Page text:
What many people want to avoid by using antidepressants is the process of reflection and rethinking by which one’s fears and dark areas are reclaimed, and by which authentic relations with others are built. And who can blame them? Our culture – especially in the last five to ten years – has become one in which strength, aggressiveness, selfishness and hardness have become the cardinal virtues. The hard-bodied ethos of the gym, the competitive nature of contractual and outsourced work, the visibility of enormous wealth, the surgically enhanced standards of beauty, and the theme of social-life-as-competition (à la Big Brother) have become central motifs. Even in areas of public emotional life – pop music, TV shows like Oprah – the “touchy-feely” content is frequently subsumed under the idea of shaping oneself for maximum success. Part of this is an inheritance of the individualistic strands of the ’60s and ’70s (the “me” decade), but these ideas have been substantially transformed – the introspective and pastoral dimension of the “me” decade has been discarded (thus Angie rejects psychotherapy by describing it as “live your dream”-style blather) and the individual self-shaping has been fused with the cultural and economic imperatives of neo-liberalism. This is one step on from “greed is good” – it is not money per se, but power, recognition and the capacity to “make a mark” that one shapes oneself towards. What could be more self-defeating than to detour via the introspection and self-disassembling of therapy? What could be worse than to admit that something is wrong?
So where does that leave us? On the basis that the indefinitely expanding use of mood-modifying drugs is culturally contradictory, we can suggest an ethos for chemical therapies that gives one something more to say than Bell’s comment that a younger generation finds the contradictions easier to live with. We could say, for example, that in most (but not all) cases one should try to avoid chemical antidepressants until one has thoroughly explored the reasons for the feeling – with or without some form of guided psychotherapy. There is something inherently pointless about making such pills one’s first (or second) resort if one’s aim is to explore the deep experiences of life that might be offered by the writings of Foucault or a city such as New York.
At the same time we can say that there is a chemical dimension to our emotional lives, and that chemical solutions are much better as a later, or last, resort than as an earlier one. An extreme humanist response – never use antidepressants – is silly and futile, given what we know about the relationship between self and brain. And there are cases – people with a family history of bipolar disorder (manic depression), for example – where it is reasonable to try chemical solutions much earlier, because the condition itself can be reasonably supposed to be genetic in origin, and part of a relatively autonomous neurological process. It is also possible (though more hypothetical) that victims of sustained violent child sexual abuse have been “neurologically scarred” by traumatic events that occurred at a time when the brain was still in development and that some – but not all – such people may require some mood stabilisation prior to trying to work through problems and issues at the psychological level. The point is that all such suggestions – tentative and exploratory as they must be – are a product of our developing understanding of the self–brain relationship. Rather than throwing up our hands and treating these as insoluble contradictions, or thinking wishfully about a pre-scientific world of “melancholia”, we have to take the opportunity science offers to come to a fuller understanding of what it is to be human, and build a relatively complex ethos of psychiatry on its foundations.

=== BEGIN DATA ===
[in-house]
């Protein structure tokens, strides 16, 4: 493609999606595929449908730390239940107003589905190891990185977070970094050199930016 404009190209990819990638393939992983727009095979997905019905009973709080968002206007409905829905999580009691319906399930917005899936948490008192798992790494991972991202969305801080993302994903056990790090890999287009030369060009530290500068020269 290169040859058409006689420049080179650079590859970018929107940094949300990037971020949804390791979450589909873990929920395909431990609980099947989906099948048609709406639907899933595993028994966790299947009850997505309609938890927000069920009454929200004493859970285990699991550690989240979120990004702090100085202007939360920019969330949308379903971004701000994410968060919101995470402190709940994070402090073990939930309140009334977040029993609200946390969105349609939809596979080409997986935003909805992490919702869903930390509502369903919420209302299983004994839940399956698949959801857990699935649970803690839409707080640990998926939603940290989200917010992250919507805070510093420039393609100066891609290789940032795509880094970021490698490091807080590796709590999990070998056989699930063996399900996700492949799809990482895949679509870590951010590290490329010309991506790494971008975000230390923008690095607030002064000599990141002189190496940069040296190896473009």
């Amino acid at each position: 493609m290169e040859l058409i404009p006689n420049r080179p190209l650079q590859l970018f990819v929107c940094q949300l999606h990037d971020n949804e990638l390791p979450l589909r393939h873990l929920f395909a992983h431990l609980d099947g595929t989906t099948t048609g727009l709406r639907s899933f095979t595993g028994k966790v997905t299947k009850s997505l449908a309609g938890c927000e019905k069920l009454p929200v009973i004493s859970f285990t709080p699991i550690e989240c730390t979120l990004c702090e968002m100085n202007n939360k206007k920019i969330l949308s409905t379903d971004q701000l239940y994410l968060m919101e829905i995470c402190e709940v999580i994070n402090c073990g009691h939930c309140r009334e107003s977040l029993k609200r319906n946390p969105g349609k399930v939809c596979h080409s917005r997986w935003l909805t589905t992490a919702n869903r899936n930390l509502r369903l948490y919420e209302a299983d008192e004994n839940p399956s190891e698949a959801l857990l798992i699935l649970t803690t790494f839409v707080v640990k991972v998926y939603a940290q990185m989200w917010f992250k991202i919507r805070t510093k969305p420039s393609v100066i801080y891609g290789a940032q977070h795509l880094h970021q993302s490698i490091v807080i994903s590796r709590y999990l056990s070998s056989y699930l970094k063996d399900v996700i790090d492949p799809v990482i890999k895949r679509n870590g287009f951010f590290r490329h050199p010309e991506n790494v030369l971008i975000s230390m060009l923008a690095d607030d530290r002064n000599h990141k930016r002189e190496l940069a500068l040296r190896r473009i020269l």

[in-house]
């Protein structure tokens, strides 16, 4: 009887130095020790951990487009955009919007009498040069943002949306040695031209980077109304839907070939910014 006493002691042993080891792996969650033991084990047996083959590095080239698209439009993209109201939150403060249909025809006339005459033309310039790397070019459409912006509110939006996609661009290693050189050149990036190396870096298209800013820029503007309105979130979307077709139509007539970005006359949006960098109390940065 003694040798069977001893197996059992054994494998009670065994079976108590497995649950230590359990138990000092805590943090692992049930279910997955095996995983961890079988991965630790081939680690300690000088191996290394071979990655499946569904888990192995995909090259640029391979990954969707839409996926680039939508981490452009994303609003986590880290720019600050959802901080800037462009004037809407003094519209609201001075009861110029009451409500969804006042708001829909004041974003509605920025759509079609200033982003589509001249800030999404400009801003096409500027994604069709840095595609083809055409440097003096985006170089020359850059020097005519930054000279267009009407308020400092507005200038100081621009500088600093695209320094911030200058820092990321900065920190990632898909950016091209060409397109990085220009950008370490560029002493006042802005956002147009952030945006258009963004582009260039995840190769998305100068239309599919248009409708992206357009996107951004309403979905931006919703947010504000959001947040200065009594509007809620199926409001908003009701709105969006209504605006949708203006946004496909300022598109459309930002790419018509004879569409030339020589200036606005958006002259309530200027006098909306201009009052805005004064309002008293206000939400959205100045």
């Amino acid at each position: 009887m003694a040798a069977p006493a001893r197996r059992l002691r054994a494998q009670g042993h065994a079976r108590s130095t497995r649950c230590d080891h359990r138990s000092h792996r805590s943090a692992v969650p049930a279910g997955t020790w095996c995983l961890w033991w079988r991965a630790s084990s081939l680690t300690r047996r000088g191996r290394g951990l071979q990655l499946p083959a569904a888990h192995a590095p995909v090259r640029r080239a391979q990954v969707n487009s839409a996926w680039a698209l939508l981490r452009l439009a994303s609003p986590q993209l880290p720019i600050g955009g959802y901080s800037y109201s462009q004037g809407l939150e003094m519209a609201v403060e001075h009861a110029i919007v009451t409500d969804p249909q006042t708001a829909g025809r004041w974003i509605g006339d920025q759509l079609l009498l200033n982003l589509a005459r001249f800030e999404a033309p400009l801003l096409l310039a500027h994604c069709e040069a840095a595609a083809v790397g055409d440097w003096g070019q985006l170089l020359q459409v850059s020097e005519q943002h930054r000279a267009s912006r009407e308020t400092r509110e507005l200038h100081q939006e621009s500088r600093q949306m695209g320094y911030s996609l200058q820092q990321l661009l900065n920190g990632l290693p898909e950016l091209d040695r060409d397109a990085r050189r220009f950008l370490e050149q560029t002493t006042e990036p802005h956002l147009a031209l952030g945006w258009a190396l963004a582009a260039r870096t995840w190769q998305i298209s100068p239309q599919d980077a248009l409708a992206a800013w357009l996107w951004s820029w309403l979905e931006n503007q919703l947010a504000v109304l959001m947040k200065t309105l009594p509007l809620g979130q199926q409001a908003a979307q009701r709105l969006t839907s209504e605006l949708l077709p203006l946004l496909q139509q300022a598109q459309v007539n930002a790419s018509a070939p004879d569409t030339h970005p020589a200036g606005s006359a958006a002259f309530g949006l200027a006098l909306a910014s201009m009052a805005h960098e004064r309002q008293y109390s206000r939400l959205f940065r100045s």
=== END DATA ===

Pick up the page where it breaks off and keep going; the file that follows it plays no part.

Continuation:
Of course this will often fall on deaf ears. You only live once, and many people feel an urgent existential demand to “get a life”. Who wants to be told that they should try to work and think through their problems? Even the argument for psychotherapy is of limited use since some forms of it – psychoanalysis, for example – take people further in the direction of individualising a cultural problem, rather than out towards the world. Psychotherapy – and more general sources of social understanding, such as high-school level social studies – should incorporate a more critical social dimension which helps people to understand the rapid manner in which everyday life is being transformed, and the degree to which issues of power, media and community have a role in forming selfhood. The current depression “epidemic” is a social symptom of a wider cultural problem, rather than a particular effect of more superficial commercial practices and ideologies.
Guy Rundle is an executive producer of ABC Arts. For many years he was the co-editor of Arena magazine. He is also the writer of political satires performed by Max Gillies and of Quarterly Essay 3, The Opportunist: John Howard and the Triumph of Reaction, published in 2001.
This correspondence featured in Quarterly Essay 19, Relaxed & Comfortable.
ALSO FROM QUARTERLY ESSAY